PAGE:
My Wish

I know that Sun went through tremendous work to make OpenSolaris happen. They should be commended for that and the other tens (hundreds?) of millions of lines of code they have opened up or written from scratch in the open. This gives them tremendous opportunity with Solaris 11 (assuming that 10+1 = 11). Keep the code that is open, well, open. When patches or other updates are released, be sure that it is clear in the open source code repository which files are used in building that update. To get the full benefit of this, it should be possible for the Solaris customer to set up a build environment to build this source.

It is OK if Sun doesn’t want to support the code I modify. However, I would expect that they would support the unmodified parts of Solaris much the same as they do if I install a third-party package that adds some device drivers and mucks with some files in /etc.

OpenSolaris Wish List: Feature-based meta packages March 16, 2008

Posted by anonanon in installation, opensolaris, packaging, solaris.
add a comment
The problem

There are many occasions when an administrator needs to install a particular feature on a system but tracking down the packages, patches, or revisions thereof is next to impossible. Consider the following scenarios:

  • A sysadmin is trying to build minimized systems that have a firewall, bash, python, and can support zones using Jumpstart. What needs to appear in the Jumpstart profile?
  • That same sysadmin then decides that a particular installed system needs to be augmented to support the OSPF routing protocol.
  • Some time passes and an updated feature of is released. The sysadmin needs to be able to update systems to support that feature without guessing which packages or patches are required. Note that the a subset of the required packages may not have been installed initially because they did not exist initially or they weren’t required for to meet the dependencies of the earlier feature set.
  • A sysadmin notices a nifty feature mentioned in the “What’s New” documentation and wants to determine if a recently patched system system supports the feature.

Dealing with any of these situations is very difficult today.

Most commonly, the best advice that is offered when trying to indicate what is required to have a particular feature is to say that the feature is available in Solaris X update Y. While that is true to a certain extent, that is not the complete story. It assumes that the system in question is in no way minimized and ignores the fact that the same patches that are integrated in update Y are also available for installation on releases before update Y.

Ongoing Work

The Image Packaging System looks to be outstanding work in this direction. The one-pager is likely the best place to look for a quick overview. While this will provide a good foundation, there are numerous posts to mailing lists of the form “I’m trying to install X, but pkg can’t find it.”

Suggested Approach

Some geeks (power users, whatever you would like to call them) will know the exact name of the packages that they want or will otherwise be able to search for them rather adeptly. Having the ability to say “I want bash” rather than “I want the same shell used by most Linux distros” is important.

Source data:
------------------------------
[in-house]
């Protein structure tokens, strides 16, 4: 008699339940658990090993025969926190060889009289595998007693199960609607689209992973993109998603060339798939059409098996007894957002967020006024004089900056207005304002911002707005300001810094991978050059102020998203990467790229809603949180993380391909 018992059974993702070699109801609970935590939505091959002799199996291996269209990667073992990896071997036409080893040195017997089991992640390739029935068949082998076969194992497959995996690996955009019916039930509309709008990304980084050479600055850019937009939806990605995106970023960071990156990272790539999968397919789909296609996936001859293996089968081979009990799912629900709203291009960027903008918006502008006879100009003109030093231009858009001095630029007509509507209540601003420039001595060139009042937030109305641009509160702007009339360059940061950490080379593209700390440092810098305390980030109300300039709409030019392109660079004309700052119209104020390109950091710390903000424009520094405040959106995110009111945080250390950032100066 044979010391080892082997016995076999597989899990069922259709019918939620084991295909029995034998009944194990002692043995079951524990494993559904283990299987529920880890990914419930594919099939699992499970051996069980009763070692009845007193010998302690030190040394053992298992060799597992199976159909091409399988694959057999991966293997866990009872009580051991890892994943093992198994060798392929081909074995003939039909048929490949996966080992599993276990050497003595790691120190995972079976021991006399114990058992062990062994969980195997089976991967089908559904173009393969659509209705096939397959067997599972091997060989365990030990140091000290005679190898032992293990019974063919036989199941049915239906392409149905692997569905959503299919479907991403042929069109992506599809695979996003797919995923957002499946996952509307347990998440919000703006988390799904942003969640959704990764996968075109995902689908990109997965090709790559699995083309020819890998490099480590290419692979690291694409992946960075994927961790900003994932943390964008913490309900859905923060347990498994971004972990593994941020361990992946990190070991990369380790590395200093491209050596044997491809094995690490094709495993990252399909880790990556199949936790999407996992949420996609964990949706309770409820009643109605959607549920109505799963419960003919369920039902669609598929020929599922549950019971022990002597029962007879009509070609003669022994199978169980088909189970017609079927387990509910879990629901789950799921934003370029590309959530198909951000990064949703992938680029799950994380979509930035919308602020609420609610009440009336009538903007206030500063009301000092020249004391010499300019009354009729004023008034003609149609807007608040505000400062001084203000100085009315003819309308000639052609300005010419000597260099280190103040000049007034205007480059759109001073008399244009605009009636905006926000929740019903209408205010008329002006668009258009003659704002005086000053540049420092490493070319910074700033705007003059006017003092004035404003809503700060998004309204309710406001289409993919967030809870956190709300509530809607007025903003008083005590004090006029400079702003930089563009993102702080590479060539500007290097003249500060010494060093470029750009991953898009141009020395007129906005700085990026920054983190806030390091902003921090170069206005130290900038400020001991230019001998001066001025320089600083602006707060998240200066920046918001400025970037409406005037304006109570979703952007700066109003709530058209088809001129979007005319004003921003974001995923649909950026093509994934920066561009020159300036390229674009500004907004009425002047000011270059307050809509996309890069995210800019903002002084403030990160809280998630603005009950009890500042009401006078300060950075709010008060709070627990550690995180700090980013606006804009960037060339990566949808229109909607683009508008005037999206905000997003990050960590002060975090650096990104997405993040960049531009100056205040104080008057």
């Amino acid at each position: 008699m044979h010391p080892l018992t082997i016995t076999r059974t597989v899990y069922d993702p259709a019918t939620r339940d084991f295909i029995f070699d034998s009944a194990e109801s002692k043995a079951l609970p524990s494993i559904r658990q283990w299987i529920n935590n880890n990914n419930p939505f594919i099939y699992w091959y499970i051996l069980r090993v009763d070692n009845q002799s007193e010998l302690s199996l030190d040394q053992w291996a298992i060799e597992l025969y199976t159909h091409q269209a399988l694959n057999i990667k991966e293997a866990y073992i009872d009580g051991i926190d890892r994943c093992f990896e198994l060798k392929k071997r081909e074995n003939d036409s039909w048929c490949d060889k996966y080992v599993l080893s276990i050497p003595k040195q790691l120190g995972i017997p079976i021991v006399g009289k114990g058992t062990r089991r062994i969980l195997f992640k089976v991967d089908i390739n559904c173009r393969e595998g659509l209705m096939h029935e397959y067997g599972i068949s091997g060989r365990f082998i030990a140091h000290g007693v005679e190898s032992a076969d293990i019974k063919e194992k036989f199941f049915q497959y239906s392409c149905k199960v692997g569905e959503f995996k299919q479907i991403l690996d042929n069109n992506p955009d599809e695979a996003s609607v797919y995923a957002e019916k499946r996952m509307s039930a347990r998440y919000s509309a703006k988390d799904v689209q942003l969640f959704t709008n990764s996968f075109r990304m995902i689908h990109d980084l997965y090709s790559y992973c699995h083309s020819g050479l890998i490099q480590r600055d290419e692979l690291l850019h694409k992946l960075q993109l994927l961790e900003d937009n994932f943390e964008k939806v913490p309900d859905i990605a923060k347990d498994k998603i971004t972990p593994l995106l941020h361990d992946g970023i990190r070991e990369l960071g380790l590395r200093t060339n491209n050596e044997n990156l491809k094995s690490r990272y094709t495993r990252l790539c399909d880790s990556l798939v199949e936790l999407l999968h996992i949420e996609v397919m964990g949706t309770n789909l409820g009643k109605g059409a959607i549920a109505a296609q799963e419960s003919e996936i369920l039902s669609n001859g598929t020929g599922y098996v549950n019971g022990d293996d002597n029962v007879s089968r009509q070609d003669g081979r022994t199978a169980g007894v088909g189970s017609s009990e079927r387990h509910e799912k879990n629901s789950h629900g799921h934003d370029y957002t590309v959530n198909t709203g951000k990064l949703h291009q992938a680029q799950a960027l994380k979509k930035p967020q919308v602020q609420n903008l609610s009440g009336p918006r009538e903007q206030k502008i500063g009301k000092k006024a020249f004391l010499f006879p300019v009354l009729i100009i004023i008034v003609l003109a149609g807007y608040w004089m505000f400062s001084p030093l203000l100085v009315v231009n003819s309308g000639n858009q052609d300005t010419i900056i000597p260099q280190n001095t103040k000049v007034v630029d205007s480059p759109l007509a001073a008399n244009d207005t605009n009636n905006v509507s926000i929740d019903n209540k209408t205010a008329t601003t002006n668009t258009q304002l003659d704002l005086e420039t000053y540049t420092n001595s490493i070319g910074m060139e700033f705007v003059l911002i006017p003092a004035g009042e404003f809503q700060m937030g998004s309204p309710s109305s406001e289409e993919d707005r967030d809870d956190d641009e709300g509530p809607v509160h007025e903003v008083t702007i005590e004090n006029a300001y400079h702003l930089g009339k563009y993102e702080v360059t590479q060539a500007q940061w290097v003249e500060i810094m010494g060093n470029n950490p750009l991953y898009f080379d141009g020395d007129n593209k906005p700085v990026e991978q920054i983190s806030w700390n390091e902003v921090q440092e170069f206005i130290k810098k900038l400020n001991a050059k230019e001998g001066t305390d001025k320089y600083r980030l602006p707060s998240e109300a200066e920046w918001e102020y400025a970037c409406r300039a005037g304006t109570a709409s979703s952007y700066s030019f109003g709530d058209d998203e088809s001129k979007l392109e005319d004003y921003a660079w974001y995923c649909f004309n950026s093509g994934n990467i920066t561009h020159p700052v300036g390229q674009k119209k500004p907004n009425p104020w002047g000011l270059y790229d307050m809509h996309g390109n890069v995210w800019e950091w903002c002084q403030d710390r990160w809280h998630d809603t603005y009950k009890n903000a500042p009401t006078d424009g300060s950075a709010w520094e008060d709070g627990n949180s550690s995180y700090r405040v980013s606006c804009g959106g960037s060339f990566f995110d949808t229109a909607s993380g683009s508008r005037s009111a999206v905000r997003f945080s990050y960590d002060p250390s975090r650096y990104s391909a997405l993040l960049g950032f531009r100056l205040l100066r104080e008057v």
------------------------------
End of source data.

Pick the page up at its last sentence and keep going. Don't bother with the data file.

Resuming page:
I suspect that most people will be quite happy looking at their requirements and matching them up to advertised features. I suggest that the feature/* package namespace be reserved for meta-packages that represent features. A feature meta-package should not deliver any files, rather it just defines dependencies for the minimal set of packages required to support the feature. See the Package FMRIs and Versions section of pkg(5) for details on package naming.

For instance, if I needed the zones feature I should be able to say something along the lines of “pkg install feature/zones”. This would likely correspond to an FMRI of pkg://opensolaris.org/feature/zones@5.11,5.11-7:20080326T164523Z. When new features are updated, the build number (7 in the example FMRI) should be updated.

While searching the published packages would yield a pretty good list of packages required for supporting zones, someone needing the OSPF routing protocol may have a harder time with a search. However, installing feature/network/routing/ospf would likely know that the zebra or quagga package is needed (varying by Solaris release).

Integration with Documentation

With such an approach, the Solaris What’s New documentation could be very helpful to sysadmins needing to update existing systems, installation profiles, etc. Consider the following, based upon a particular entry from the Solaris 10 What’s New documentation.

IPsec Tunnel Reform

Solaris now implements IPsec Tunnel Mode per RFC 2401. Inner-packet selectors can be specified on a per-tunnel-interface basis using the new “tunnel” keyword of ipsecconf(1M). IKE and PF_KEY handle Tunnel Mode identities for Phase 2/Quick Mode. Interoperability with other IPsec implementations is greatly increased.

For more information, see Transport and Tunnel Modes in IPsec in System Administration Guide: IP Services. This feature is available via the feature/network/protocol/rfc2401software collection.

To help someone with this feature find documentation of this type in the future, a documentation system (installed on system or internet accessible) should be able to point a person interested in documentation related to a feature to the appropriate man page(s), online books, and other documentation.

Similarly, if the feature is just an update of an existing feature, having the documentation refer to a particular build (release, whatever works) of the feature package would be must useful.